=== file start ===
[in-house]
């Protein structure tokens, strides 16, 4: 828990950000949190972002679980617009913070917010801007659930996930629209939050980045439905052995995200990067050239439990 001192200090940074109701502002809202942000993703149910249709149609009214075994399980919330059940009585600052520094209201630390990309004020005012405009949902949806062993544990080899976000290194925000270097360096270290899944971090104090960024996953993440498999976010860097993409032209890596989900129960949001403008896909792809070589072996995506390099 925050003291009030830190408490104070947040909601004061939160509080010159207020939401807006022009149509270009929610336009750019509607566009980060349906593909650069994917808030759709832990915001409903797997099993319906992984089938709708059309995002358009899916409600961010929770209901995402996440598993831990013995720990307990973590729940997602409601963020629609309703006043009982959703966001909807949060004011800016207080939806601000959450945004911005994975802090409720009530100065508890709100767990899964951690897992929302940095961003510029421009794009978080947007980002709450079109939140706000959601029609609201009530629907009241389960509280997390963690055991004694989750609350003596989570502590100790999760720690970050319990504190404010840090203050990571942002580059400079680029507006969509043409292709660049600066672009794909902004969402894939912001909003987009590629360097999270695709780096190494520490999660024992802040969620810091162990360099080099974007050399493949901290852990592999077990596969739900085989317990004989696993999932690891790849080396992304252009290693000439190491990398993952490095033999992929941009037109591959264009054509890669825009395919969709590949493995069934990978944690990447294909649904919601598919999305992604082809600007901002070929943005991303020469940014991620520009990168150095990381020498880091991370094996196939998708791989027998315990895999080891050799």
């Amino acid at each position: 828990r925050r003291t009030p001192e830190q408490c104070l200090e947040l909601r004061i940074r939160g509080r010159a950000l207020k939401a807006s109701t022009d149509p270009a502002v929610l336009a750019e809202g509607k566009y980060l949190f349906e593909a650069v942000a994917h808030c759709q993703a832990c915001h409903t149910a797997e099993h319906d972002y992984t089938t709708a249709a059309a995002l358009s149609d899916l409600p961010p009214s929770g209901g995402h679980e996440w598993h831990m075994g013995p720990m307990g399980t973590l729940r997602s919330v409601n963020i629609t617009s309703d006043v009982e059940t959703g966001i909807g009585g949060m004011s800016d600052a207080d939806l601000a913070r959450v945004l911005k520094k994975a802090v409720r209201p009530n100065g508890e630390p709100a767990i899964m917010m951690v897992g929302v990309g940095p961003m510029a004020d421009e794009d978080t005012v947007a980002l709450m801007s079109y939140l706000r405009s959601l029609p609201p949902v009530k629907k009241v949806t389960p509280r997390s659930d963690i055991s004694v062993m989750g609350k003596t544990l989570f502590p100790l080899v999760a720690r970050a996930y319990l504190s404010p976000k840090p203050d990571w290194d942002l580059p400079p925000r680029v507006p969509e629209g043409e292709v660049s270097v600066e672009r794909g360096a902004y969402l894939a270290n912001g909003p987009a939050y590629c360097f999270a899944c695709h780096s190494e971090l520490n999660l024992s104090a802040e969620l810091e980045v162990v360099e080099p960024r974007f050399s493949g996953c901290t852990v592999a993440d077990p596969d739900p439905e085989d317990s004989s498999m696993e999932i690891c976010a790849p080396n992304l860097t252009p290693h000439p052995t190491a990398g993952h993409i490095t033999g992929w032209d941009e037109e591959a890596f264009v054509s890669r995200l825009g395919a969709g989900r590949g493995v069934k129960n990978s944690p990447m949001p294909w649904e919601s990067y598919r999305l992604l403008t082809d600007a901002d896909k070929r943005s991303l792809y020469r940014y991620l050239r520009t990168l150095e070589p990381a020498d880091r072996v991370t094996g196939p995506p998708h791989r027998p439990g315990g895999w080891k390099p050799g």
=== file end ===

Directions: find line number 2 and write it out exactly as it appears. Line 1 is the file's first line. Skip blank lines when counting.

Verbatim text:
């Protein structure tokens, strides 16, 4: 828990950000949190972002679980617009913070917010801007659930996930629209939050980045439905052995995200990067050239439990 001192200090940074109701502002809202942000993703149910249709149609009214075994399980919330059940009585600052520094209201630390990309004020005012405009949902949806062993544990080899976000290194925000270097360096270290899944971090104090960024996953993440498999976010860097993409032209890596989900129960949001403008896909792809070589072996995506390099 925050003291009030830190408490104070947040909601004061939160509080010159207020939401807006022009149509270009929610336009750019509607566009980060349906593909650069994917808030759709832990915001409903797997099993319906992984089938709708059309995002358009899916409600961010929770209901995402996440598993831990013995720990307990973590729940997602409601963020629609309703006043009982959703966001909807949060004011800016207080939806601000959450945004911005994975802090409720009530100065508890709100767990899964951690897992929302940095961003510029421009794009978080947007980002709450079109939140706000959601029609609201009530629907009241389960509280997390963690055991004694989750609350003596989570502590100790999760720690970050319990504190404010840090203050990571942002580059400079680029507006969509043409292709660049600066672009794909902004969402894939912001909003987009590629360097999270695709780096190494520490999660024992802040969620810091162990360099080099974007050399493949901290852990592999077990596969739900085989317990004989696993999932690891790849080396992304252009290693000439190491990398993952490095033999992929941009037109591959264009054509890669825009395919969709590949493995069934990978944690990447294909649904919601598919999305992604082809600007901002070929943005991303020469940014991620520009990168150095990381020498880091991370094996196939998708791989027998315990895999080891050799």